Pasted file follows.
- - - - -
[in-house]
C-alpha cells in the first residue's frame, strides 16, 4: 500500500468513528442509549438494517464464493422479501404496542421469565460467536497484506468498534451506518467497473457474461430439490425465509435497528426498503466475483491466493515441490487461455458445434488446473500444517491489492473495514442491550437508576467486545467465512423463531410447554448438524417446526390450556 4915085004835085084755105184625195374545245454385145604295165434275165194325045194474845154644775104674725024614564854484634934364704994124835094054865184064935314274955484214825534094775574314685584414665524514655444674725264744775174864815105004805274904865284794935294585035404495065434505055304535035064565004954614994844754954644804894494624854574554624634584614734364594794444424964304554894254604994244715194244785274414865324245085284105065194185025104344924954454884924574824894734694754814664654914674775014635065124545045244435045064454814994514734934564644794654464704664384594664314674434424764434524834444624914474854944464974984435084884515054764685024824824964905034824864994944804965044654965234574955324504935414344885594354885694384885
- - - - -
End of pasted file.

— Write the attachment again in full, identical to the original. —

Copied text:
[in-house]
C-alpha cells in the first residue's frame, strides 16, 4: 500500500468513528442509549438494517464464493422479501404496542421469565460467536497484506468498534451506518467497473457474461430439490425465509435497528426498503466475483491466493515441490487461455458445434488446473500444517491489492473495514442491550437508576467486545467465512423463531410447554448438524417446526390450556 4915085004835085084755105184625195374545245454385145604295165434275165194325045194474845154644775104674725024614564854484634934364704994124835094054865184064935314274955484214825534094775574314685584414665524514655444674725264744775174864815105004805274904865284794935294585035404495065434505055304535035064565004954614994844754954644804894494624854574554624634584614734364594794444424964304554894254604994244715194244785274414865324245085284105065194185025104344924954454884924574824894734694754814664654914674775014635065124545045244435045064454814994514734934564644794654464704664384594664314674434424764434524834444624914474854944464974984435084884515054764685024824824964905034824864994944804965044654965234574955324504935414344885594354885694384885